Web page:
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 You are in: Special Report: 1999: 11: 99: Battle for Free Trade
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Wednesday, 24 November, 1999, 12:24 GMT
Trade blocs and bullies
Critics say that the trade system is undemocratic

The world's leaders are gathering in Seattle for trade talks, the outcome of which will likely influence the world economy well into the new millenium.

The battle for free trade
The Seattle meeting is only be the beginning of a series of negotiations that could stretch on for years, changing the way people do business around the world.

The talks aim to extend the benefits of free trade to new industries and cement the world's ever-closer economic ties.

But the trade blocs are divided among in their objectives for the talks.

And they face opposition from thousands of environmental and political activists who are determined to derail the trade talks.

The activists are planning a week of demonstrations, ranging from teach-ins to street theatre, hoping to overshadow the talks.

Meanwhile, the main trading blocs, the EU and the United States, cannot even agree on the agenda for the trade talks.

Why has free trade suddenly become so unpopular? And why is this trade round proving more difficult than ever?

Retreat from free trade

Past trade rounds have also been difficult. The last Uruguay round went on for more than seven years.

But in the end, countries were able to agree a series of trade-offs that led to further expansion of world trade.

It helped that negotiations were conducted in private, making behind-the-scenes bargaining possible.

The benefits of free trade, in contributing to the economic growth of both Europe and Asia, also seemed obvious.

Now that many of those countries have achieved a high level of prosperity other concerns have become more important.

Lack of global leadership

A new set of issues has also emerged that are far more difficult to handle.

Competition policy, the role of the public sector and its suppliers, environment and health legislation - all these issues have domestic as well as international elements.

And nowhere is opposition greater to international rules limiting domestic laws than in the United States, the main architect and prime mover of the world trading system as it currently exists.

The United States had traditionally forced the pace of the trade talks, extending them to services and pushing hard on agriculture.

But now the US lacks a key negotiating authority which would allow the US President to negotiate a deal, and make bargains, essentially without consulting Congress on every detail.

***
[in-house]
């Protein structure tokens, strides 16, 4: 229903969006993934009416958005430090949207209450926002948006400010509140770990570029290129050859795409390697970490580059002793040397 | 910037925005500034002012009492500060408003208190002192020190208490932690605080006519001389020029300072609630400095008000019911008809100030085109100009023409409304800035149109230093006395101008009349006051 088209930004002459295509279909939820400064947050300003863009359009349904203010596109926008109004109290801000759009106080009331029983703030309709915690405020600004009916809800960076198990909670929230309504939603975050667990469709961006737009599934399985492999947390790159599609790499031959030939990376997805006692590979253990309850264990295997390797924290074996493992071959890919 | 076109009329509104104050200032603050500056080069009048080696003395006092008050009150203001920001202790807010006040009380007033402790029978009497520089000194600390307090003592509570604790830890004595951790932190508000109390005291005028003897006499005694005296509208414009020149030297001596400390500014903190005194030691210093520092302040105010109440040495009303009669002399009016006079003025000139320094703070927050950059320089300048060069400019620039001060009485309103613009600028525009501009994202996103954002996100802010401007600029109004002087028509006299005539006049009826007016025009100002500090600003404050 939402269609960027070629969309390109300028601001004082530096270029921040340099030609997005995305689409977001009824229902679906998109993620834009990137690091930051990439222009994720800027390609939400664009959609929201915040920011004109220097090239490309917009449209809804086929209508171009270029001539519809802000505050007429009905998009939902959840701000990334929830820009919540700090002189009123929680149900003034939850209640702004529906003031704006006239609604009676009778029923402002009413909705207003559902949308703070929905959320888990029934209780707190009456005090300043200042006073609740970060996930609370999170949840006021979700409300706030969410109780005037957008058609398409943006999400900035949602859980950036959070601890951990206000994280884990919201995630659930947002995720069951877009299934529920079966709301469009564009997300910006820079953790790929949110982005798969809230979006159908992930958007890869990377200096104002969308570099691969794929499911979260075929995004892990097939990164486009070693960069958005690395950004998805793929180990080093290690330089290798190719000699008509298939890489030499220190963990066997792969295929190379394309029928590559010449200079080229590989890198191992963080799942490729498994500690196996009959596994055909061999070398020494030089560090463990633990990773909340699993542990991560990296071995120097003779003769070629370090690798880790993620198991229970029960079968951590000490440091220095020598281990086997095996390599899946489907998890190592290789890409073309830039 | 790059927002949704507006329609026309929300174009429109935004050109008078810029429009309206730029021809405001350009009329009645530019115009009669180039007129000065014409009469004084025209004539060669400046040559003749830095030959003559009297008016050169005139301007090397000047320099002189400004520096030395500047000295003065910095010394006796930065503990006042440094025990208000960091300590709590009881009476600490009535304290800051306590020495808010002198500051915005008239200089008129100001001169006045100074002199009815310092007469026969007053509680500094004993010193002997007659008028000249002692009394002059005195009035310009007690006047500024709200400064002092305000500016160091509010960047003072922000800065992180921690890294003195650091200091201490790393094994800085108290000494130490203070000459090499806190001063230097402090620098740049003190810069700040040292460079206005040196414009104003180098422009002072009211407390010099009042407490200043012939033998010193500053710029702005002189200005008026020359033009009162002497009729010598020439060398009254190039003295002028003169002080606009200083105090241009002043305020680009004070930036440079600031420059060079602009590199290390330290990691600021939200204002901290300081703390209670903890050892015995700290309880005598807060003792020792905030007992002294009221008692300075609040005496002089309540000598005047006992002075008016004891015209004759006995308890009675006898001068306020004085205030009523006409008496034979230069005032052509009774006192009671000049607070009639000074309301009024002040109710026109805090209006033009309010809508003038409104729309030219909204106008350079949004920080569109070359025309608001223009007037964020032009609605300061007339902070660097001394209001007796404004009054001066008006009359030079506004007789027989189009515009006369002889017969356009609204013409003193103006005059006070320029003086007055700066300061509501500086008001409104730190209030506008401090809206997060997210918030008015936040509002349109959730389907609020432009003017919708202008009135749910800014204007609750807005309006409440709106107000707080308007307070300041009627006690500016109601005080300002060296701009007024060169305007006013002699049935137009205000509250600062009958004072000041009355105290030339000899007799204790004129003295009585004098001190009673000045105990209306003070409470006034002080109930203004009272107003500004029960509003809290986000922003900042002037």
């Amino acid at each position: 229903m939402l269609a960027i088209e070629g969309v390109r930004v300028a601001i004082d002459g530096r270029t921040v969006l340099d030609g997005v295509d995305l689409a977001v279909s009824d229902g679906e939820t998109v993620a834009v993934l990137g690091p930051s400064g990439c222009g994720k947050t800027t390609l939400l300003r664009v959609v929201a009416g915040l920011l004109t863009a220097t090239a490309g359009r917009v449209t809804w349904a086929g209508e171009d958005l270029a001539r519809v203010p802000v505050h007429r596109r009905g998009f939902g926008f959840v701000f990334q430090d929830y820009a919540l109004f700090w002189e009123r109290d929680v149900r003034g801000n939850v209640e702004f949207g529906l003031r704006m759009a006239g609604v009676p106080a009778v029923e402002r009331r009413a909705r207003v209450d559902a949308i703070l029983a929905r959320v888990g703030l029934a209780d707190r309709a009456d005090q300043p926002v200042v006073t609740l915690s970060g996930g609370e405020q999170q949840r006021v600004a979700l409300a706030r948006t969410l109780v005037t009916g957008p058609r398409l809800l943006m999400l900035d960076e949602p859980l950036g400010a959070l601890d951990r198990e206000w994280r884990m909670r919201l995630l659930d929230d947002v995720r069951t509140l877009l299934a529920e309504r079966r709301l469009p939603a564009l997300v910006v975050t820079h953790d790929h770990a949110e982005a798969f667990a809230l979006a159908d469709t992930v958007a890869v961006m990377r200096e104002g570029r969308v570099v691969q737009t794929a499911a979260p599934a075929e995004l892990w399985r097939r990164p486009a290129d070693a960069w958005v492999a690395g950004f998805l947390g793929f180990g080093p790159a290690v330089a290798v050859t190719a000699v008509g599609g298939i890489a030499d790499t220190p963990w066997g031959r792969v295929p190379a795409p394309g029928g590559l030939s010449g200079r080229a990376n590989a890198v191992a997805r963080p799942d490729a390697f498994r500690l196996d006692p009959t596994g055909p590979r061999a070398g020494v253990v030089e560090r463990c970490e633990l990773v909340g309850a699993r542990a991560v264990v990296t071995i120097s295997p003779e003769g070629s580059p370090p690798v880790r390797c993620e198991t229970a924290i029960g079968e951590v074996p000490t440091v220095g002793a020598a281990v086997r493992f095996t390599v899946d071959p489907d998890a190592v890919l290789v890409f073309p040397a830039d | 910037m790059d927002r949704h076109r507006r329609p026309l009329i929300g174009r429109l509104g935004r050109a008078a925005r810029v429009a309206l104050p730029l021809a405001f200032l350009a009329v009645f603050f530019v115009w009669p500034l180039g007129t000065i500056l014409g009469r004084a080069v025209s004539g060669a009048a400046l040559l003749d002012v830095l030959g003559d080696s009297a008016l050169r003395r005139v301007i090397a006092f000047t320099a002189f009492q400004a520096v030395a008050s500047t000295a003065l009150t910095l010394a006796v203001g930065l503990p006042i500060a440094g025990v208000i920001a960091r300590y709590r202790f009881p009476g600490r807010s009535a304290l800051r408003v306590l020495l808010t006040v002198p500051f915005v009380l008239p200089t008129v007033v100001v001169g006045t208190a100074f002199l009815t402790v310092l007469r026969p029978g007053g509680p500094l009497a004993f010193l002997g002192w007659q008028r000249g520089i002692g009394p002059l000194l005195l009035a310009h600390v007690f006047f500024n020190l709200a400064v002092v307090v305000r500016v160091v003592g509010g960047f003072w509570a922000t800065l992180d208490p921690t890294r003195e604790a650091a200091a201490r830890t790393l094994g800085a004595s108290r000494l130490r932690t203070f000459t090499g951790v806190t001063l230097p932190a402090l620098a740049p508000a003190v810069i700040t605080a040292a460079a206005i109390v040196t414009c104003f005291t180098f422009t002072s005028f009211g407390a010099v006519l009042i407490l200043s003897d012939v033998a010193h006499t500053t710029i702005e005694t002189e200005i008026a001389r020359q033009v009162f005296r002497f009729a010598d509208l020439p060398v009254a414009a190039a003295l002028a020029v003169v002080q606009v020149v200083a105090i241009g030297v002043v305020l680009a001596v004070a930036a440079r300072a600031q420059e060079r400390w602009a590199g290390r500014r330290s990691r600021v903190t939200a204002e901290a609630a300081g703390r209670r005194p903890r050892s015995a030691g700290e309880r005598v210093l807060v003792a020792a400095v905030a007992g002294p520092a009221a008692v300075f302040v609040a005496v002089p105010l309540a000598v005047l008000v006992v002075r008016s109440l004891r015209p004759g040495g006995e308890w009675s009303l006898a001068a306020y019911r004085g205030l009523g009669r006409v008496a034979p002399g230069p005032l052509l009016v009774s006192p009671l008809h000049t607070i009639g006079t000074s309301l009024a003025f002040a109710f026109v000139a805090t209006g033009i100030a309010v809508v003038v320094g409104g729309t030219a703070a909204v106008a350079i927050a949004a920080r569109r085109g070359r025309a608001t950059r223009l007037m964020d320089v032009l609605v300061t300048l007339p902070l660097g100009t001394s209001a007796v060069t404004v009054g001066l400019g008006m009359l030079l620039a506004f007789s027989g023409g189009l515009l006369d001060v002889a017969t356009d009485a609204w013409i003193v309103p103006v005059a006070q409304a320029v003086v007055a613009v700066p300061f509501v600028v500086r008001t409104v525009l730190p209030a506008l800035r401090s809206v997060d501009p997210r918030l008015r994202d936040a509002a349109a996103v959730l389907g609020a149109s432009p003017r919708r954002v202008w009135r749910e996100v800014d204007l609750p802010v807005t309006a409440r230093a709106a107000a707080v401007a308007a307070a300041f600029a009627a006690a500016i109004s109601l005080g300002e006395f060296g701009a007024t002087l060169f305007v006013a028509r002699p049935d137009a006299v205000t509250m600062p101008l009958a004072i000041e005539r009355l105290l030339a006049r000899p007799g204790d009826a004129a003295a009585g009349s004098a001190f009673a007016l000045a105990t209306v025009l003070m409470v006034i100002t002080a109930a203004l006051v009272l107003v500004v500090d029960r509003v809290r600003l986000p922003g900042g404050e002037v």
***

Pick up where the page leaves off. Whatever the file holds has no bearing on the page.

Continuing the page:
Protectionist pressures in the Republican-controlled Congress made it impossible for President Clinton to secure the extension of 'fast-track' negotiating authority - which means that even if a trade deal is signed it could become hostage to Congressional special interests.

That has led to the US seeking to limit the scope of trade negotiations to areas it hopes can be easily agreed in Congress.

The EU, however, is taking the opposite tack, trying to broaden the talks to include investment and competition policy.

With the US Presidential election looming, suddenly the Democratic party has been showing its sensitivity to labour and environmental concerns.

The EU shares these concerns, much to the violent disagreement from developing countries, who see these issues as backdoor protectionism.

Democratic deficit

The latest talks have also attracted so much interest because of the perception that trade matters are still decided too much behind closed doors.

Like other UN institutions, from the IMF to the World Bank, the WTO is slowly being pushed to open up its procedures and debates - and to give more of a voice to the poor and voiceless, both from developing countries and from non-governmental organisations.

After some earlier success in derailing agreement on investment - the OECD's attempts to agree international rules on foreign direct investment fell apart as a result - the NGOs are spoiling for a fight.

Seattle is probably where they are best placed to get it.

Business too, wants to mobilise in favour of free trade. And it will be in Seattle in force as well.

It plans to lobby trade leaders, but has failed to reach out to the wider public to preach the benefits of free trade.

Seattle may be over in a week - but the battle for public opinion has just begun
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